Articles on Sleep

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Getting a baby to fall asleep can be exhausting. Marcos Mesa Sam Wordley/Shutterstock.com

Sleep training for your kids: Why and how it works

Adults are not the only people in the US who have problems with sleep – babies and children suffer from loss of sleep, too. Two pediatric sleep experts explain how you can help your little ones.
Many companies, such as Ben & Jerry’s, Zappos and Nike, allow employees to nap at work. (Shutterstock)

If you’re not sleeping at work, you should be fired

Progressive organizations recognize that fatigued employees can’t perform at their best. Naps at work can increase alertness and improve performance.
‘As a mom I couldn’t stand hearing my daughter cry herself to sleep, but as a physician I knew that sleep training was safe and that a well-rested baby would be a happy baby,’ says Stephanie Liu. (Stephanie Liu)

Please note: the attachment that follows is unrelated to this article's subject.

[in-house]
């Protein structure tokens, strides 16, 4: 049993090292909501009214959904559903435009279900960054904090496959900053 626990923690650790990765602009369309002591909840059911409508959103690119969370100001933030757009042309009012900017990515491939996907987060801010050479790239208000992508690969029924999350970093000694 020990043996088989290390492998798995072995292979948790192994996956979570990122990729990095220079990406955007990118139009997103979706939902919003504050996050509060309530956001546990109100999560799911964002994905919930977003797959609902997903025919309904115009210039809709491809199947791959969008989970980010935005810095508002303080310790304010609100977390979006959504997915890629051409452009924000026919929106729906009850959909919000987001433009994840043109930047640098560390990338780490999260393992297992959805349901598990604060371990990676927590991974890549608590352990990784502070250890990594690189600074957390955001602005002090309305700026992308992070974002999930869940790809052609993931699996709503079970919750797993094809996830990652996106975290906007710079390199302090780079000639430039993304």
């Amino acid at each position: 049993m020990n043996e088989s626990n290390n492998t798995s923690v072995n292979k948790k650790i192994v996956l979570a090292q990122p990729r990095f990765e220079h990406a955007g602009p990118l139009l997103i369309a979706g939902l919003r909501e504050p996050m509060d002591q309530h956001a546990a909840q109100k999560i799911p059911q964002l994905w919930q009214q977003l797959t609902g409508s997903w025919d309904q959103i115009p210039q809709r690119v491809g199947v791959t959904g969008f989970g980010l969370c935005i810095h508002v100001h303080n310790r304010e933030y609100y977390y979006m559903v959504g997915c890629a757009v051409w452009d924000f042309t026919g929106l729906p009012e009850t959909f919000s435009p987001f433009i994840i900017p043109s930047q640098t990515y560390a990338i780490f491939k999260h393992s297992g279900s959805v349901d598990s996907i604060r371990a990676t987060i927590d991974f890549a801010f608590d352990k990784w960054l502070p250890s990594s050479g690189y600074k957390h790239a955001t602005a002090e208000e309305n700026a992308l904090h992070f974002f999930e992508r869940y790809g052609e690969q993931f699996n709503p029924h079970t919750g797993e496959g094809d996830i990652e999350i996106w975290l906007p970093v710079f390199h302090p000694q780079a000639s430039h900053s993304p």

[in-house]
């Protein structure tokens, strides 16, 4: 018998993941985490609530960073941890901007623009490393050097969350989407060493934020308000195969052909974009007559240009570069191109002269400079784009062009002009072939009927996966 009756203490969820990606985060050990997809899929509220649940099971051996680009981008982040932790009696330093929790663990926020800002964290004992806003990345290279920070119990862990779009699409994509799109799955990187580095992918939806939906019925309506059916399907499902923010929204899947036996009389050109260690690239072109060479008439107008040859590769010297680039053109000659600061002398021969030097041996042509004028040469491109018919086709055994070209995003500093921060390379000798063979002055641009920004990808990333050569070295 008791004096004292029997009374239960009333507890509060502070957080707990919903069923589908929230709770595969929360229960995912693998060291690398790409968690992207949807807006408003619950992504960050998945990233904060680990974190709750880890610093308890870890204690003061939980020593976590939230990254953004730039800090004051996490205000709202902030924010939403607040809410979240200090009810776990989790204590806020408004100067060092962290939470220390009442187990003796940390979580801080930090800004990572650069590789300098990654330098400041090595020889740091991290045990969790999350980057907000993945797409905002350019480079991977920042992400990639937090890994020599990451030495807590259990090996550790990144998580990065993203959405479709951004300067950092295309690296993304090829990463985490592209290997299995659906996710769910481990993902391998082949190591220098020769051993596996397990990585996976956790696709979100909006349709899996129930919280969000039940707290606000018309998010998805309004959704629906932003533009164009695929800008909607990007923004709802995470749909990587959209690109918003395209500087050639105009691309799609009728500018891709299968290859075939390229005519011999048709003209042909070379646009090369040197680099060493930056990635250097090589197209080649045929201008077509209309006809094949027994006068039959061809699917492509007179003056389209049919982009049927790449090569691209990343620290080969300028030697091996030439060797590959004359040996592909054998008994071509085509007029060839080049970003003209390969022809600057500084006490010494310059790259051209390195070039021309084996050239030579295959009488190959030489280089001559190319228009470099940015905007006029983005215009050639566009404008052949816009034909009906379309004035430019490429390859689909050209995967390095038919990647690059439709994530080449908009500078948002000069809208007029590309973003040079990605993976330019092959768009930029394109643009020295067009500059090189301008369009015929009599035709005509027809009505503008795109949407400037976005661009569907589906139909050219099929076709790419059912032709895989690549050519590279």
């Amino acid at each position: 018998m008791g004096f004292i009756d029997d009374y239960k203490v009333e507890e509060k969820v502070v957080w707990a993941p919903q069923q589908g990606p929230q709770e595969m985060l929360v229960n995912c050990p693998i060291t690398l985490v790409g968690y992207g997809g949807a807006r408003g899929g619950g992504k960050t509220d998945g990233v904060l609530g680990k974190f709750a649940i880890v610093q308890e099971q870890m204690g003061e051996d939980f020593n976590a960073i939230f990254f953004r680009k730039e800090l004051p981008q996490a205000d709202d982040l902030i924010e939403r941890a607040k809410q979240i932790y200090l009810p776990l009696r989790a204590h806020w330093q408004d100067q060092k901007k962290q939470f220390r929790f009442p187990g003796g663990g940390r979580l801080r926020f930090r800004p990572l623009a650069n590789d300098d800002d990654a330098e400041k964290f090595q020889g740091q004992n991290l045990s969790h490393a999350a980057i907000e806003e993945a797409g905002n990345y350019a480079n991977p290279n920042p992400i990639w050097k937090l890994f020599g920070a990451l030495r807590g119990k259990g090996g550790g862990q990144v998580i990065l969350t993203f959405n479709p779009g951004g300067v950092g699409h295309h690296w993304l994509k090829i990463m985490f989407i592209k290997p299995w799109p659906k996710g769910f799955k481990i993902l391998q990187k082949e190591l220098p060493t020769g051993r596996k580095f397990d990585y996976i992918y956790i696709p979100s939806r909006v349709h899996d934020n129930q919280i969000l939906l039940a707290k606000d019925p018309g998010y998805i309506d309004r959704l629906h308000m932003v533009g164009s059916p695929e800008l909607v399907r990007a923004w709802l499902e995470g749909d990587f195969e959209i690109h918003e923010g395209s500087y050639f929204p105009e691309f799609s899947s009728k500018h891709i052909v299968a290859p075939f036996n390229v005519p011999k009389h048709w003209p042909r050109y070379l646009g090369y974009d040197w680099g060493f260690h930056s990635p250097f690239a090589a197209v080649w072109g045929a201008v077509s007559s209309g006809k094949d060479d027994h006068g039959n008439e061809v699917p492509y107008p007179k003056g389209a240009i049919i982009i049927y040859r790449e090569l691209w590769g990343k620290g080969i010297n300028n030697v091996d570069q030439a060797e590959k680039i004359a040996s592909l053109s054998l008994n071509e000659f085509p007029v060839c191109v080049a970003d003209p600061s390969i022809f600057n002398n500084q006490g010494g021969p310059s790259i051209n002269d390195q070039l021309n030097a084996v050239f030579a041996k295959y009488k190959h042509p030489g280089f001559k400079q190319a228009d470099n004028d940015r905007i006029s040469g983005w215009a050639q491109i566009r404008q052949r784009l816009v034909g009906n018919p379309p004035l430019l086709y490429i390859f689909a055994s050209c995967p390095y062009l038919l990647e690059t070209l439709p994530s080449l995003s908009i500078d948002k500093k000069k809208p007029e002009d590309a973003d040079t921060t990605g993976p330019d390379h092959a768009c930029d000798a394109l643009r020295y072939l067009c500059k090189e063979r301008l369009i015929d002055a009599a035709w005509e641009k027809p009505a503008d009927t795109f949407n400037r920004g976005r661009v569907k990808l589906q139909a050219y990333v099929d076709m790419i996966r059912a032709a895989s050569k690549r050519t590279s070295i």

Why sleep training will not hurt your child

A doctor reviews the medical evidence on the controversial practise of sleep training infants.
Research shows that physical activity and avoiding screens before bed are both strategies to protect your teenagers’ sleep. (Unsplash/Andrea Tummons)

How much sleep do teenagers really need?

When teenagers sleep for less than eight hours a night, they are at increased risk of suicide, being overweight, high rates of injury, poor sustained attention and low school grades.
One recent study revealed no evidence that selenium supplements help prevent diabetes, even in geographical areas where there are relatively low amounts of selenium in the natural diet. (Shutterstock)

Why you should stop buying vitamins and get more sleep instead

Most vitamins and other nutritional supplements are unlikely to prevent chronic disease. Invest in good quality foods, sleep and exercise instead.
You know you’re not supposed to do this – but you do. Shutterstock

Trust Me, I’m An Expert: the science of sleep and the economics of sleeplessness

The science of sleep and the economics of sleeplessness. The Conversation, CC BY52.8 MB (download)
Only about one quarter Australians report getting eight or more hours of sleep. And in pre-industrial times, it was seen as normal to wake for a few hours in the middle of the night and chat or work.

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